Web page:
When the bad guys send a SWAT team to your home, send heroin in the mail, attempt multiple DDoS attacks, etc…it means one thing…Brian is on the right track.

  27. First of all who gives a crap where you origins are or what fricking country your name is from.

    Otherwise, I have told you directly and I will say it on your blog. Prior to your blog, the amount of this type of reporting was very limited. But as I have found out, your type of reporting didn’t exist at all. You sire have raised the bar and it’s possibly to high for most of us to meet.
    I have and always will provide your link to all of my contacts, customers, people I meet in the grocery store……..seriously. Just ran into a detective that I started talking to in the line at the store, and before I knew it we were talking about the Target breach. Turns out, he is the detective in charge of fraud investigations for one of my sister cities. Asked if he had ever read your blog….”Nope”….next thing I was writing down your site address on my business card for the detective.
    He sent me an email last night to tell me thanks. He found your information very useful.

    In any case, great stuff sir, and I look forward to being a loyal follower of your info in the up coming years.

    Do us all one favor…….please? Find out what the actual point of every was at Target and Niemen Marcus…please? LOL!!!

    The Human Defense
    “Security is not a technology solution. It’s a human resolution”

  28. It’s great to be able to read your work, especially when it’s not chained down by an editor of a dying media model. WaPo did you a favor and did us a favor.

  29. I can’t help but chuckle at all the gushing. I guess all of the handsomely paid IOs, IT experts and Al Gore’s of the internet on this blog who are in charge of the financial future of the world have never picked up a copy of “2600” at their local magazine stand. It’s a shame. Disgruntled and sociopathic underlings of their corporate underbelly have been letting the cheshire cat out of the bag for years. (Sprint, Verizon, Blockbuster, lol, dept. store and restaurant chains, etc.) So slow to catch on…TG for Brian’s blog.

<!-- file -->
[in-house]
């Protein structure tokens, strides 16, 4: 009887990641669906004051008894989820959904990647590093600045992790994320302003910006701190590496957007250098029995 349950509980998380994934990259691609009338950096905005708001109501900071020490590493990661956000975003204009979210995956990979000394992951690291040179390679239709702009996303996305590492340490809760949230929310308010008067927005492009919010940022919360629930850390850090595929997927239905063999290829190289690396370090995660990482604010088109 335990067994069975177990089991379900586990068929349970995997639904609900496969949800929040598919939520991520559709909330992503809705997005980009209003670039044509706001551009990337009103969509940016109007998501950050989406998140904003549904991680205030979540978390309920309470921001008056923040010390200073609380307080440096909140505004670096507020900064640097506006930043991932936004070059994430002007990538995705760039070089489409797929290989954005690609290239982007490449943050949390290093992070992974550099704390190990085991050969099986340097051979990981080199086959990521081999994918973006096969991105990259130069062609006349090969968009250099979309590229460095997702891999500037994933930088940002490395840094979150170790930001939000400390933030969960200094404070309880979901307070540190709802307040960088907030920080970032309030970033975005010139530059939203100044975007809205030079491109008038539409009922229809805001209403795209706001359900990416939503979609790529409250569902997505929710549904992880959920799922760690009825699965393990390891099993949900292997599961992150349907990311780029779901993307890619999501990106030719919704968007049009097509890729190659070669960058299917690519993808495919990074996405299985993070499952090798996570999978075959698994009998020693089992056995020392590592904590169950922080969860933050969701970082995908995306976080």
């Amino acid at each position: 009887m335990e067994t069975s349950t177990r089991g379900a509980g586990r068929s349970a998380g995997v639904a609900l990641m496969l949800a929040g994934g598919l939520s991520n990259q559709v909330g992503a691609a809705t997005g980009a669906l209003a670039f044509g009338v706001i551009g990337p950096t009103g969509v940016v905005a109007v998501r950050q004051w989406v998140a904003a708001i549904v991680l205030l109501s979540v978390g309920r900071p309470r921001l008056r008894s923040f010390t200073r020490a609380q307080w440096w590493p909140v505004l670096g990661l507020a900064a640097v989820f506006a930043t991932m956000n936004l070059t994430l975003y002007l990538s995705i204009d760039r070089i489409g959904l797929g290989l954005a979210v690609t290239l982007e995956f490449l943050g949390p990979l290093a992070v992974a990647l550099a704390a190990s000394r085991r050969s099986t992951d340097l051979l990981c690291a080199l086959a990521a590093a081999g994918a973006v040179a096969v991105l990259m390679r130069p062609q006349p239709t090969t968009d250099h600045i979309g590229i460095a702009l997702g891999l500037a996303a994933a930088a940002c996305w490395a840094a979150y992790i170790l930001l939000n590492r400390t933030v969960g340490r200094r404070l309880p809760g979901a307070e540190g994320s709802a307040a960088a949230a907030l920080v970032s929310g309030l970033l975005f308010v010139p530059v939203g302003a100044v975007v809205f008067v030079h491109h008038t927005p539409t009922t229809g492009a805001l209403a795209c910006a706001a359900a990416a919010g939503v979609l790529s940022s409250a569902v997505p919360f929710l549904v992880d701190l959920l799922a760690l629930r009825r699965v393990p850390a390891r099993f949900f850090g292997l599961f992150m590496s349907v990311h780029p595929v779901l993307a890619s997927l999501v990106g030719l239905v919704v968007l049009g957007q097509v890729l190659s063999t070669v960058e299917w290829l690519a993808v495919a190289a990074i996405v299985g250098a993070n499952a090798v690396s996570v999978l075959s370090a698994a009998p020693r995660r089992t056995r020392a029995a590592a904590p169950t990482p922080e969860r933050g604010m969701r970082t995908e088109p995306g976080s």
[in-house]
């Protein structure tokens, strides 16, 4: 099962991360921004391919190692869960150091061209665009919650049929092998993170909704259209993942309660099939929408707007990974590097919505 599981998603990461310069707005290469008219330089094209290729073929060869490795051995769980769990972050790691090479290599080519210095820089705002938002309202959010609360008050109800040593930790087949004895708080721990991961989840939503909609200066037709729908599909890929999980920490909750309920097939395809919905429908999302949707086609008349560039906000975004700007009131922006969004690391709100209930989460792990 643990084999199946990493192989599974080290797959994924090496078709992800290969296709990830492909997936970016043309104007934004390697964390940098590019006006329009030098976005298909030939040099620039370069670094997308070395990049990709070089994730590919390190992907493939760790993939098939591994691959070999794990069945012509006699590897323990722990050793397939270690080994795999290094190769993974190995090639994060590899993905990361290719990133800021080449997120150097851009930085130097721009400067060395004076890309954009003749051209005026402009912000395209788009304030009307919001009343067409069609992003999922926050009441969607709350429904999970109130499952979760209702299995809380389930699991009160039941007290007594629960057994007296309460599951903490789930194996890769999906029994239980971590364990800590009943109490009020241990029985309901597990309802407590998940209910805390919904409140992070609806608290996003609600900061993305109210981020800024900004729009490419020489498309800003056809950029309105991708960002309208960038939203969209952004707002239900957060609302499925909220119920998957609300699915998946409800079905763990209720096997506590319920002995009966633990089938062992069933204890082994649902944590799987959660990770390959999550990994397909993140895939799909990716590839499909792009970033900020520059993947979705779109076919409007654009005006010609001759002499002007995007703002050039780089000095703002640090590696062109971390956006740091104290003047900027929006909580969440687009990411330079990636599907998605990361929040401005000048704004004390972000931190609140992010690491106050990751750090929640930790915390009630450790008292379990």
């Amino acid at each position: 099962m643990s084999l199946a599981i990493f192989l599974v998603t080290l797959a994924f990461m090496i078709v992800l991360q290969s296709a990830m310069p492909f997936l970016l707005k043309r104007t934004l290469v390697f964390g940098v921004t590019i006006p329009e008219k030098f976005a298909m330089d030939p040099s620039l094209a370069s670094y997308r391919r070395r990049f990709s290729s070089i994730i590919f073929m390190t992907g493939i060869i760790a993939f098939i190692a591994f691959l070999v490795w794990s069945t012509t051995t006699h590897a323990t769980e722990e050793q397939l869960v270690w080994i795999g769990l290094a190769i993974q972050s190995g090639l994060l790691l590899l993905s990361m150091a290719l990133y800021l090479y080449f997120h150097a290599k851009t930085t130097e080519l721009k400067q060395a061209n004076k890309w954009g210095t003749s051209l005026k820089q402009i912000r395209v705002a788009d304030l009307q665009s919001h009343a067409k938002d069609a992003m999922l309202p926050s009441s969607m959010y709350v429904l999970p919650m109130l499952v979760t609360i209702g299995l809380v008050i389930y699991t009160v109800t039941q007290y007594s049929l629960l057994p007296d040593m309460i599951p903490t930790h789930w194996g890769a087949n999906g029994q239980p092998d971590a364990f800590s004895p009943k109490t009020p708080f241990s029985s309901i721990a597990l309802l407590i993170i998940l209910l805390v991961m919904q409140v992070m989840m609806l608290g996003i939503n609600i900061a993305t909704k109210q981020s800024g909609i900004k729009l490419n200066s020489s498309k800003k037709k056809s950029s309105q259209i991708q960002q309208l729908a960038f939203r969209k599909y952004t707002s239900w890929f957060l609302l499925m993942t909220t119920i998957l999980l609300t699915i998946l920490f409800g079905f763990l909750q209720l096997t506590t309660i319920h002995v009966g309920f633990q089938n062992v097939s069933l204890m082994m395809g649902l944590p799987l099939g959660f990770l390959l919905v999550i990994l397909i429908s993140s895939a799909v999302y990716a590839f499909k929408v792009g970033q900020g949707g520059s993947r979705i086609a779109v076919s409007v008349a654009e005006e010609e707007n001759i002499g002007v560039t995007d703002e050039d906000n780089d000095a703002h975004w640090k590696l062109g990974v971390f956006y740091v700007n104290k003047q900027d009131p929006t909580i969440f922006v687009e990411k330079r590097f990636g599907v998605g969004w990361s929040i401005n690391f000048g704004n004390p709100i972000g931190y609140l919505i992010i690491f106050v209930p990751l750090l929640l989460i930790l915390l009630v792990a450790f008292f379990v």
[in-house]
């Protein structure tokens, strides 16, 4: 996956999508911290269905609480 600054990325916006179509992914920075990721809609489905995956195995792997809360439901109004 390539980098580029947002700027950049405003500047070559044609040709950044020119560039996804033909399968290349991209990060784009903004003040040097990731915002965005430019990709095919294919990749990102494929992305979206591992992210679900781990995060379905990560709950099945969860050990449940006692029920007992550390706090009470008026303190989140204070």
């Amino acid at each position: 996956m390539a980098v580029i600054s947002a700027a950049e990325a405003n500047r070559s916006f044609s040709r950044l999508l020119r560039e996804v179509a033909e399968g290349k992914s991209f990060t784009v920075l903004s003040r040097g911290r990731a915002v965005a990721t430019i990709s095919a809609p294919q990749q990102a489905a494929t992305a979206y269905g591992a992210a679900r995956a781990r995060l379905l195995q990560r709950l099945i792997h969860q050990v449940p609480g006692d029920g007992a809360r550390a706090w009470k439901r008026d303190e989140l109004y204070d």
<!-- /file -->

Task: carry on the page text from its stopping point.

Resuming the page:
Hopefully, he’ll bring all you mastermind mainstreamers up to speed before we rapidly tumble into the collective cyberspace abyss (again), like an Olympic luge course that’s too fast to run. Going for the gold takes on new meaning when you’re teetering over the edge of the track and staring at a 1000ft drop. Lives are at stake here, folks. Forget about the NSA. Just look to any 17-year-old punk hacking a PlayStation to get free movies and porn.

    • Whats wrong with hacking a playstation for movies and porn if it will allow it? If you own the playstation, and you’re using hardware you paid for in a perfectly legal way (minus maybe the beancounter’s conceptualized use of it).. It is a different story if you are using someone else’s stuff.

  30. I fully agree with most of the people here. Well done Brian, you are the best.